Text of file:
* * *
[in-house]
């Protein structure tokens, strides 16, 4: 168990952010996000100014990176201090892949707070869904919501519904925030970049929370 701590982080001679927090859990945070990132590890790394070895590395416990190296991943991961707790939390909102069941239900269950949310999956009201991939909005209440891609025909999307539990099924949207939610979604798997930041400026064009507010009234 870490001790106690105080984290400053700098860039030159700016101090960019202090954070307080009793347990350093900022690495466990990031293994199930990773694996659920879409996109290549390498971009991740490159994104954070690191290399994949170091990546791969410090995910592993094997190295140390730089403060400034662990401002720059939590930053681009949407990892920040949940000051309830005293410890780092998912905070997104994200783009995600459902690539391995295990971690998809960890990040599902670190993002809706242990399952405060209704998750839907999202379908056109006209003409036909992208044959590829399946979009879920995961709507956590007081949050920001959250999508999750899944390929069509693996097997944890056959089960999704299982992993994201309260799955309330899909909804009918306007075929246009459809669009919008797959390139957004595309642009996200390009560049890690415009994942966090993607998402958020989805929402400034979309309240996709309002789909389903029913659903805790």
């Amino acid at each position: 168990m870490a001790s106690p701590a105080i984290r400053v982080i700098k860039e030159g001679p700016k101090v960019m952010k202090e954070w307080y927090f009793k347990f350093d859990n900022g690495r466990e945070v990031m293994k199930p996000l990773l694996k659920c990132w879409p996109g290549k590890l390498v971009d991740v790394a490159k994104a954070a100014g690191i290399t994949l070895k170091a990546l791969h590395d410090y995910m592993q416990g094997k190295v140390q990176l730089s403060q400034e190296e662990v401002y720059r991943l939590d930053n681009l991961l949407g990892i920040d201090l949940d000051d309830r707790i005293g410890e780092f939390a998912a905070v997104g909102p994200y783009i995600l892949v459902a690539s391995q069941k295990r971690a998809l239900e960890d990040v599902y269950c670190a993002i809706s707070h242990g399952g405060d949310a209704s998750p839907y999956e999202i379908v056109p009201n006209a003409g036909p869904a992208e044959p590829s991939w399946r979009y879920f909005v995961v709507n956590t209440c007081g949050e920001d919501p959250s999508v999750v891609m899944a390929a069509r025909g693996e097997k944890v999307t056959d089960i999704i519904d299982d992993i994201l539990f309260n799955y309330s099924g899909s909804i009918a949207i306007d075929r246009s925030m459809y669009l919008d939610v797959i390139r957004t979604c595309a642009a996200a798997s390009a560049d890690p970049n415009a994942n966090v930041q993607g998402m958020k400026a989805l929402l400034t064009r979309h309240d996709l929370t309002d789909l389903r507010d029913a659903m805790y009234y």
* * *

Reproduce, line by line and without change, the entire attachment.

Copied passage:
[in-house]
């Protein structure tokens, strides 16, 4: 168990952010996000100014990176201090892949707070869904919501519904925030970049929370 701590982080001679927090859990945070990132590890790394070895590395416990190296991943991961707790939390909102069941239900269950949310999956009201991939909005209440891609025909999307539990099924949207939610979604798997930041400026064009507010009234 870490001790106690105080984290400053700098860039030159700016101090960019202090954070307080009793347990350093900022690495466990990031293994199930990773694996659920879409996109290549390498971009991740490159994104954070690191290399994949170091990546791969410090995910592993094997190295140390730089403060400034662990401002720059939590930053681009949407990892920040949940000051309830005293410890780092998912905070997104994200783009995600459902690539391995295990971690998809960890990040599902670190993002809706242990399952405060209704998750839907999202379908056109006209003409036909992208044959590829399946979009879920995961709507956590007081949050920001959250999508999750899944390929069509693996097997944890056959089960999704299982992993994201309260799955309330899909909804009918306007075929246009459809669009919008797959390139957004595309642009996200390009560049890690415009994942966090993607998402958020989805929402400034979309309240996709309002789909389903029913659903805790």
């Amino acid at each position: 168990m870490a001790s106690p701590a105080i984290r400053v982080i700098k860039e030159g001679p700016k101090v960019m952010k202090e954070w307080y927090f009793k347990f350093d859990n900022g690495r466990e945070v990031m293994k199930p996000l990773l694996k659920c990132w879409p996109g290549k590890l390498v971009d991740v790394a490159k994104a954070a100014g690191i290399t994949l070895k170091a990546l791969h590395d410090y995910m592993q416990g094997k190295v140390q990176l730089s403060q400034e190296e662990v401002y720059r991943l939590d930053n681009l991961l949407g990892i920040d201090l949940d000051d309830r707790i005293g410890e780092f939390a998912a905070v997104g909102p994200y783009i995600l892949v459902a690539s391995q069941k295990r971690a998809l239900e960890d990040v599902y269950c670190a993002i809706s707070h242990g399952g405060d949310a209704s998750p839907y999956e999202i379908v056109p009201n006209a003409g036909p869904a992208e044959p590829s991939w399946r979009y879920f909005v995961v709507n956590t209440c007081g949050e920001d919501p959250s999508v999750v891609m899944a390929a069509r025909g693996e097997k944890v999307t056959d089960i999704i519904d299982d992993i994201l539990f309260n799955y309330s099924g899909s909804i009918a949207i306007d075929r246009s925030m459809y669009l919008d939610v797959i390139r957004t979604c595309a642009a996200a798997s390009a560049d890690p970049n415009a994942n966090v930041q993607g998402m958020k400026a989805l929402l400034t064009r979309h309240d996709l929370t309002d789909l389903r507010d029913a659903m805790y009234y």